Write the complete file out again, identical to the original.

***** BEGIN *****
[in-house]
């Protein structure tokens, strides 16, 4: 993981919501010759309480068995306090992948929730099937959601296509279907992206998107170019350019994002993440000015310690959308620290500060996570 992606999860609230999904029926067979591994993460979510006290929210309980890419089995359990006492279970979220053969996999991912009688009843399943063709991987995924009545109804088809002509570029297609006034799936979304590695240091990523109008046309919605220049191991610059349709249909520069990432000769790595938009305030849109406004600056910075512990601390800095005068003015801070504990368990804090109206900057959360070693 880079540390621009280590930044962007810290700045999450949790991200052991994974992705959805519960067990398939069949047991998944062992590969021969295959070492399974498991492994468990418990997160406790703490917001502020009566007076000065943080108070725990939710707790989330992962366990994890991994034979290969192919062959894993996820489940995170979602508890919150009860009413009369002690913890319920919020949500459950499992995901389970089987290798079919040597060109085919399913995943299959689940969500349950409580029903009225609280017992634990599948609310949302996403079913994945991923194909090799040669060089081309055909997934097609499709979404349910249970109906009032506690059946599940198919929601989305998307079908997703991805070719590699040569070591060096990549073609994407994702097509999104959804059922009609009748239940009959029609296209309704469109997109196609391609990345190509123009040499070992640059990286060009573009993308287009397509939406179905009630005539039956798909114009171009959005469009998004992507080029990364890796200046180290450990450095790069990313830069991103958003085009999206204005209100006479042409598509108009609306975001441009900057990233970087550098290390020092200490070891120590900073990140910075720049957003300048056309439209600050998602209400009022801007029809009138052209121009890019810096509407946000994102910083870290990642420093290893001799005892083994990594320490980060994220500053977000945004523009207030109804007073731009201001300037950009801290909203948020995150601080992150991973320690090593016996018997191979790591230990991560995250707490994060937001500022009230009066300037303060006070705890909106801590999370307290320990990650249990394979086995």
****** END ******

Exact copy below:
[in-house]
């Protein structure tokens, strides 16, 4: 993981919501010759309480068995306090992948929730099937959601296509279907992206998107170019350019994002993440000015310690959308620290500060996570 992606999860609230999904029926067979591994993460979510006290929210309980890419089995359990006492279970979220053969996999991912009688009843399943063709991987995924009545109804088809002509570029297609006034799936979304590695240091990523109008046309919605220049191991610059349709249909520069990432000769790595938009305030849109406004600056910075512990601390800095005068003015801070504990368990804090109206900057959360070693 880079540390621009280590930044962007810290700045999450949790991200052991994974992705959805519960067990398939069949047991998944062992590969021969295959070492399974498991492994468990418990997160406790703490917001502020009566007076000065943080108070725990939710707790989330992962366990994890991994034979290969192919062959894993996820489940995170979602508890919150009860009413009369002690913890319920919020949500459950499992995901389970089987290798079919040597060109085919399913995943299959689940969500349950409580029903009225609280017992634990599948609310949302996403079913994945991923194909090799040669060089081309055909997934097609499709979404349910249970109906009032506690059946599940198919929601989305998307079908997703991805070719590699040569070591060096990549073609994407994702097509999104959804059922009609009748239940009959029609296209309704469109997109196609391609990345190509123009040499070992640059990286060009573009993308287009397509939406179905009630005539039956798909114009171009959005469009998004992507080029990364890796200046180290450990450095790069990313830069991103958003085009999206204005209100006479042409598509108009609306975001441009900057990233970087550098290390020092200490070891120590900073990140910075720049957003300048056309439209600050998602209400009022801007029809009138052209121009890019810096509407946000994102910083870290990642420093290893001799005892083994990594320490980060994220500053977000945004523009207030109804007073731009201001300037950009801290909203948020995150601080992150991973320690090593016996018997191979790591230990991560995250707490994060937001500022009230009066300037303060006070705890909106801590999370307290320990990650249990394979086995």